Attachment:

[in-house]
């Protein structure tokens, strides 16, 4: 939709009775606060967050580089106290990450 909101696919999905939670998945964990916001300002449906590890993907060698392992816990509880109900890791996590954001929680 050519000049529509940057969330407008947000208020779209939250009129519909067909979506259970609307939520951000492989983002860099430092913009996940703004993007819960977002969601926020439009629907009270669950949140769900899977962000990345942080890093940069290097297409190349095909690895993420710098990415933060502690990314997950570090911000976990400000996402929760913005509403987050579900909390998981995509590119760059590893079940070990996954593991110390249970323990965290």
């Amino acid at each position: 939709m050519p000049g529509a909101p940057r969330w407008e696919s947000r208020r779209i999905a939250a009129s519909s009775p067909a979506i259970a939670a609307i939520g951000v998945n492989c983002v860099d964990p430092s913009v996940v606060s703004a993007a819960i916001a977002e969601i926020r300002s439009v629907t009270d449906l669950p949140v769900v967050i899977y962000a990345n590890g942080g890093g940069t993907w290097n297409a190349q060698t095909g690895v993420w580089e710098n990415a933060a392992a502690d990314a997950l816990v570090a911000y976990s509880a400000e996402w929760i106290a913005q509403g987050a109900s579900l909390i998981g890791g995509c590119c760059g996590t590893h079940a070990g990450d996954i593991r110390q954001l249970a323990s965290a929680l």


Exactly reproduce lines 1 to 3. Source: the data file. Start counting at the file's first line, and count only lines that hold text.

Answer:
[in-house]
């Protein structure tokens, strides 16, 4: 939709009775606060967050580089106290990450 909101696919999905939670998945964990916001300002449906590890993907060698392992816990509880109900890791996590954001929680 050519000049529509940057969330407008947000208020779209939250009129519909067909979506259970609307939520951000492989983002860099430092913009996940703004993007819960977002969601926020439009629907009270669950949140769900899977962000990345942080890093940069290097297409190349095909690895993420710098990415933060502690990314997950570090911000976990400000996402929760913005509403987050579900909390998981995509590119760059590893079940070990996954593991110390249970323990965290």
């Amino acid at each position: 939709m050519p000049g529509a909101p940057r969330w407008e696919s947000r208020r779209i999905a939250a009129s519909s009775p067909a979506i259970a939670a609307i939520g951000v998945n492989c983002v860099d964990p430092s913009v996940v606060s703004a993007a819960i916001a977002e969601i926020r300002s439009v629907t009270d449906l669950p949140v769900v967050i899977y962000a990345n590890g942080g890093g940069t993907w290097n297409a190349q060698t095909g690895v993420w580089e710098n990415a933060a392992a502690d990314a997950l816990v570090a911000y976990s509880a400000e996402w929760i106290a913005q509403g987050a109900s579900l909390i998981g890791g995509c590119c760059g996590t590893h079940a070990g990450d996954i593991r110390q954001l249970a323990s965290a929680l």